William Adams, DMA
The North Carolina State University Choirs under the direction of Dr. Nathan Leaf presented a diverse, somewhat eclectic program with texts ranging from Shakespeare to Native American poetry and music ranging from traditional Appalachian folk music to fusions of Western and Hindustani classical music by Reena Esmail. There was no pretense of a theme for the evening, nor was one needed. It was a showcase of three talented, well-prepared ensembles exploring diverse music.
The Chamber Singers, while coached by Dr. Leaf, is primarily student run in performance and in the rehearsal process (a different student takes the leadership role for each piece). They sing without a conductor on their programs, relying instead on checking in with each other and interacting with one another as they sing. This is the model of professional ensembles like Cantus or Chanticleer. It is striking to see this done so well by a student ensemble and even more remarkable when one considers there is no Voice or Choral major at NCSU. All of these students are majoring in something other than Music. Their set consisted of “Fancies I” by Sven-Eric Johanson and “A Winter Breviary” by Reena Esmail. They sang with excellent diction and intonation even during the more difficult atonal sections. Pianist Ariadna Nacianceno accompanied the ensemble on “Fancies I”; she did not attempt to lead them. It was apparent in her own body language that she was reacting to the singers the way she would a recitalist. “A Winter Breviary,” which is a cappella, was sung very lyrically and expressively.
The women of the University Singers demonstrated exceptional lyricism and tender singing on Reena Esmail’s “Listen.” Their presentation of the text was very intentional and well inflected. The full choir then presented three strikingly different selections with hints of Copland’s Americana in Purifoy’s “Words of Lincoln,” more Americana of a different flavor in Kirchner’s setting of “Bright Morning Stars,” and the rhythmic, Hindustani based “TaReKiTa” of Esmail. Jonathan Crocker sang clearly, with a strong, well-balanced tenor on the Appalachian folk song. The choir really came to life during “TaReKiTa,” however. They were more animated both facially and physically and it brought more sparkle and energy to their singing.
The State Chorale’s selections of Dr. Esmail’s music consisted of two strikingly different works. “Tuttarana,” like “TaReKiTa” is more onomatopoetic syllables around the complicated tala rhythms of Hindustani music. They were exceptionally clean and very energetic in their performance. This was followed by “The Love of Thousands,” text by a Native American poet, Linda Hogan. The harmonies here are more reminiscent of Whitacre; very complex, intricate structures, sometimes quite dissonant, other times more diatonic and extended, that require very delicate, sensitive tuning. The intricate rhythms vary from very legato treatments to more percussive. The ensemble’s precision was remarkable. The dynamics are also challenging requiring rapid changes along a spectrum, not terraced. The result, when performed as well as by the State Chorale, is exciting.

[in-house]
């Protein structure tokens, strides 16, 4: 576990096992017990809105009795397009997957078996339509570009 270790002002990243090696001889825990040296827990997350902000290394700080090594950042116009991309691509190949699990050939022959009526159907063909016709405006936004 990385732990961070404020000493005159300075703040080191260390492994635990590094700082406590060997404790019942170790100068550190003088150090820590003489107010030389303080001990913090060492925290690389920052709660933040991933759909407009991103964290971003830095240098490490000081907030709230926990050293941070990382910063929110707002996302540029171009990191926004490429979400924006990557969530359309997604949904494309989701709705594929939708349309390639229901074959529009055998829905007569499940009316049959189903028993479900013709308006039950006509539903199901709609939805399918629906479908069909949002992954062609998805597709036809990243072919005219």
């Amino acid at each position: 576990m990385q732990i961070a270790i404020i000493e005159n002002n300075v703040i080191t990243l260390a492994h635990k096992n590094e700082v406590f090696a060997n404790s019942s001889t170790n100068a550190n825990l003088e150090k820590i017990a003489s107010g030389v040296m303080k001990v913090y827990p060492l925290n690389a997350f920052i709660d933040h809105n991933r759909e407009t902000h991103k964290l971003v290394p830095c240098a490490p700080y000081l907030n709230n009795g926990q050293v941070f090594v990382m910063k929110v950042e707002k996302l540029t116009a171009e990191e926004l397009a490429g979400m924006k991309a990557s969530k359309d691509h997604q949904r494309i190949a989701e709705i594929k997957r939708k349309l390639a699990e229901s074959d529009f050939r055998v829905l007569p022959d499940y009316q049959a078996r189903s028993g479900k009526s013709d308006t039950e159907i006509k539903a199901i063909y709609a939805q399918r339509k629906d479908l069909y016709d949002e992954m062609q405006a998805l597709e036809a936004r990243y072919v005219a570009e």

Chorale’s final selections were spirituals. Moses Hogan’s “My Soul’s Been Anchored” and two arrangements by Shawn Kirchner of “Angel Band” and “Unclouded Day.” The choir shifted their formation to sing mixed, rather than in sections. The result was an even warmer sound, better blended across the ensemble. They create a wonderful “wall of sound” which was most evident on “Unclouded Day.”
A note on the maestro: Nathan Leaf is a “singer’s conductor.” He doesn’t try to be flashy or flamboyant in his gestures. He is very clean and precise with elegant hands that can equally communicate intensity and drama or great subtlety and lyricism. His face is always animated and he creates a genuine connection with his ensemble.
The night was eclectic, very diverse, and well paced. The music was thought provoking and the pieces were wonderfully realized by very talented and committed young singers.